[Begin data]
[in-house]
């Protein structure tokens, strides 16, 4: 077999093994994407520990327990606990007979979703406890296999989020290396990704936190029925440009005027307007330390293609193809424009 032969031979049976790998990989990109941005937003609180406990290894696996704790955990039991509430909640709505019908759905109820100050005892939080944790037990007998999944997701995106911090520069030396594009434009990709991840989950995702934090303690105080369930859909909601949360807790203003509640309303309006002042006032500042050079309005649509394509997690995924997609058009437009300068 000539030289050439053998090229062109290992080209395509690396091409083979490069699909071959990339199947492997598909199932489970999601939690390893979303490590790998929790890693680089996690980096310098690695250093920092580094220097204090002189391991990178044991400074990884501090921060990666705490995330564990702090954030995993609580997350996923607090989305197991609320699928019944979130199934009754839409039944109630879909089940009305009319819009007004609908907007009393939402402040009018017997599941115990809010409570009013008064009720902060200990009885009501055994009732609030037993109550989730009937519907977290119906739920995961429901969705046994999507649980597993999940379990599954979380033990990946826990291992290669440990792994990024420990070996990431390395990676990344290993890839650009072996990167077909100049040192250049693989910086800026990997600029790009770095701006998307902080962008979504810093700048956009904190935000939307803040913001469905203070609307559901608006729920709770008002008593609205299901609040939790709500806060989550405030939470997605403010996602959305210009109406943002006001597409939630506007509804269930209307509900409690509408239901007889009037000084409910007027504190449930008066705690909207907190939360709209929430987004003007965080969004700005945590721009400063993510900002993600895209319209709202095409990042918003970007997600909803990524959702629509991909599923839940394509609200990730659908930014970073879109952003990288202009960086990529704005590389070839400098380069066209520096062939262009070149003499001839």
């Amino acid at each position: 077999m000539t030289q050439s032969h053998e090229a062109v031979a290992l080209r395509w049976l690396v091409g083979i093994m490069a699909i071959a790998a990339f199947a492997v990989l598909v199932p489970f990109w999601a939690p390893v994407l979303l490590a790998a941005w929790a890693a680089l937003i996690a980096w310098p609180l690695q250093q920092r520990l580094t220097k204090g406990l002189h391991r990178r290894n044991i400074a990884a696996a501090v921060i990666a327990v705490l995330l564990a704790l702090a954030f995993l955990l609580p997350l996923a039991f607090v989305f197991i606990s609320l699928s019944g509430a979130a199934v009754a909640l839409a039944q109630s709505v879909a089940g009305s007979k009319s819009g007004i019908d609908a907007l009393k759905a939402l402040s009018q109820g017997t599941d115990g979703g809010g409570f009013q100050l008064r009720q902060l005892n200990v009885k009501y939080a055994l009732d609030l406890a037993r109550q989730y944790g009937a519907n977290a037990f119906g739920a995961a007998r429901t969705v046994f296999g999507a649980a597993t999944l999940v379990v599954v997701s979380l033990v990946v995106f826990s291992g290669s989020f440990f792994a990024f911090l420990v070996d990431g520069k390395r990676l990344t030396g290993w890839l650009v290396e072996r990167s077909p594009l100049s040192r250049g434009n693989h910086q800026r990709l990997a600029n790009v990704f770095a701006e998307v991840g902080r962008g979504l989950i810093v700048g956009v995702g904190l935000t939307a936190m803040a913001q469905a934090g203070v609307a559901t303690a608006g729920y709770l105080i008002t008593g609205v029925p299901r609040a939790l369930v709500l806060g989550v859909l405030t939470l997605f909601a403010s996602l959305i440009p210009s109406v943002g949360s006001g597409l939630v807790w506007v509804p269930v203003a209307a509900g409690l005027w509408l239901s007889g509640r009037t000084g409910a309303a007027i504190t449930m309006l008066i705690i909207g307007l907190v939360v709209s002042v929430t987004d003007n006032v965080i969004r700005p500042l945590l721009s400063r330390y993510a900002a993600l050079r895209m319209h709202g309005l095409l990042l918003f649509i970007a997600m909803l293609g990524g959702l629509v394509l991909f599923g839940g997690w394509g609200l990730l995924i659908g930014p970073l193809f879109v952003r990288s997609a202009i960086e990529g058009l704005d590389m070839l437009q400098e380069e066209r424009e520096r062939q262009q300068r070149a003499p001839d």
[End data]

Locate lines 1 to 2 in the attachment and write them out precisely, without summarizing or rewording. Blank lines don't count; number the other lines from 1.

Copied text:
[in-house]
């Protein structure tokens, strides 16, 4: 077999093994994407520990327990606990007979979703406890296999989020290396990704936190029925440009005027307007330390293609193809424009 032969031979049976790998990989990109941005937003609180406990290894696996704790955990039991509430909640709505019908759905109820100050005892939080944790037990007998999944997701995106911090520069030396594009434009990709991840989950995702934090303690105080369930859909909601949360807790203003509640309303309006002042006032500042050079309005649509394509997690995924997609058009437009300068 000539030289050439053998090229062109290992080209395509690396091409083979490069699909071959990339199947492997598909199932489970999601939690390893979303490590790998929790890693680089996690980096310098690695250093920092580094220097204090002189391991990178044991400074990884501090921060990666705490995330564990702090954030995993609580997350996923607090989305197991609320699928019944979130199934009754839409039944109630879909089940009305009319819009007004609908907007009393939402402040009018017997599941115990809010409570009013008064009720902060200990009885009501055994009732609030037993109550989730009937519907977290119906739920995961429901969705046994999507649980597993999940379990599954979380033990990946826990291992290669440990792994990024420990070996990431390395990676990344290993890839650009072996990167077909100049040192250049693989910086800026990997600029790009770095701006998307902080962008979504810093700048956009904190935000939307803040913001469905203070609307559901608006729920709770008002008593609205299901609040939790709500806060989550405030939470997605403010996602959305210009109406943002006001597409939630506007509804269930209307509900409690509408239901007889009037000084409910007027504190449930008066705690909207907190939360709209929430987004003007965080969004700005945590721009400063993510900002993600895209319209709202095409990042918003970007997600909803990524959702629509991909599923839940394509609200990730659908930014970073879109952003990288202009960086990529704005590389070839400098380069066209520096062939262009070149003499001839």